Hancock hoo-ha is ultimately just hot air


Tim Probert

Online Sales Executive Matthew Moore

Journal Administration

Katy Cockle Design

Steven Dillon Publisher

Geoff King

Publishing Director

Trevor Moon

THE CARE HOME ENVIRONMENT is published monthly by Step Communications Ltd, Step House, North Farm Road, Tunbridge Wells, Kent TN2 3DR, UK. Tel: +44 (0)1892 779999 Fax: +44 (0)1892 616177 Email: Web:

Welcome to the June edition of The Care Home Environment. In recent days, the former chief advisor to the Prime Minister Dominic Cummings and in turn Health Secretary Matt Hancock have generated plenty of column inches about the government’s Covid-19 response in the early days of the pandemic. As has been well publicised, Cummings effectively blamed Hancock for around

25,000 hospital patients being discharged to care homes in England before the government introduced mandatory testing in mid-April. Cummings accused Hancock of lying by telling Boris Johnson that testing would be

introduced before then; Hancock denied he had misled the Prime Minister. It was only a matter of time before the issue of discharged hospital patients into care

homes during the peak of the first wave would return to haunt the government. Yet while it is a source of considerable distress for many, this issue paints only a small picture of the impact on care homes from Covid-19.

It was only a matter of time before the issue of discharged hospital patients into care homes during the peak of the first wave would return to haunt the government

Indeed, figures published by Public Health England identified 97 care home outbreaks

involving 804 care home residents and 286 deaths in England due to hospital-associated seeding, i.e. where patients were discharged into care homes. The report only looked at those confirmed with a positive Covid test and the majority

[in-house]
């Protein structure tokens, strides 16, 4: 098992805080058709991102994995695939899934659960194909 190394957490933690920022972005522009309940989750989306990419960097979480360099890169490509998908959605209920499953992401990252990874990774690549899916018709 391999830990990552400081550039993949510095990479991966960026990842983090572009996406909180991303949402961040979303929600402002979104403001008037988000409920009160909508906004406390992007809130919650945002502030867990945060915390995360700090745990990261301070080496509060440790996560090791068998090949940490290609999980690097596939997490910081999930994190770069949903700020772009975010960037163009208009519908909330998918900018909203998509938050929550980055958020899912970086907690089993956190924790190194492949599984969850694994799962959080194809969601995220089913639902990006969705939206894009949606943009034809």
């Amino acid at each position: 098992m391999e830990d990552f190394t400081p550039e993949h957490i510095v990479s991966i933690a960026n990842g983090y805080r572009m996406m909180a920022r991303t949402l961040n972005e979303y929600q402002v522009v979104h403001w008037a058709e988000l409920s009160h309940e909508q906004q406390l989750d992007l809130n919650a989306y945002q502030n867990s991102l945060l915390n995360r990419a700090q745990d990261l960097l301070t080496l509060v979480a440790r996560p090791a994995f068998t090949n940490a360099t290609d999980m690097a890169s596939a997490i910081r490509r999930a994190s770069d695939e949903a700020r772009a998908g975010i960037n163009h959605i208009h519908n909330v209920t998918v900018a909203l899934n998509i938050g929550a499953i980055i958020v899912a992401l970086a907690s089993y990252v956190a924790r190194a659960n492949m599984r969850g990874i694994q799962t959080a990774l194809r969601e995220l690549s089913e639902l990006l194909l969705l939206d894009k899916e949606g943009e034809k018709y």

of the hospital-seeded care home outbreaks identified were in March to mid-April 2020 – a time when testing of patients was, of course, scarce. Even if a robust testing regime was in place, however, Covid-19 would still have spread in

care homes given asymptomatic carers – many of who work for agencies across multiple care settings - were unwittingly spreading it in the face of high community transmission. Furthermore, the fuss over Hancock and hospital patients ignores the disproportionate

ISSN NO. 2398-3280

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toll of excess deaths among care home residents that occurred during the first wave from other causes. In the end, the attempted political assassination of the Health Secretary is a distraction

from the big picture about social care, Covid-19 and the government: that the sector was in a highly vulnerable position and the pandemic should be the spur to long-awaited reform promised for a generation to avoid a repeat.. Enjoy the magazine.

Tim Probert • Editor

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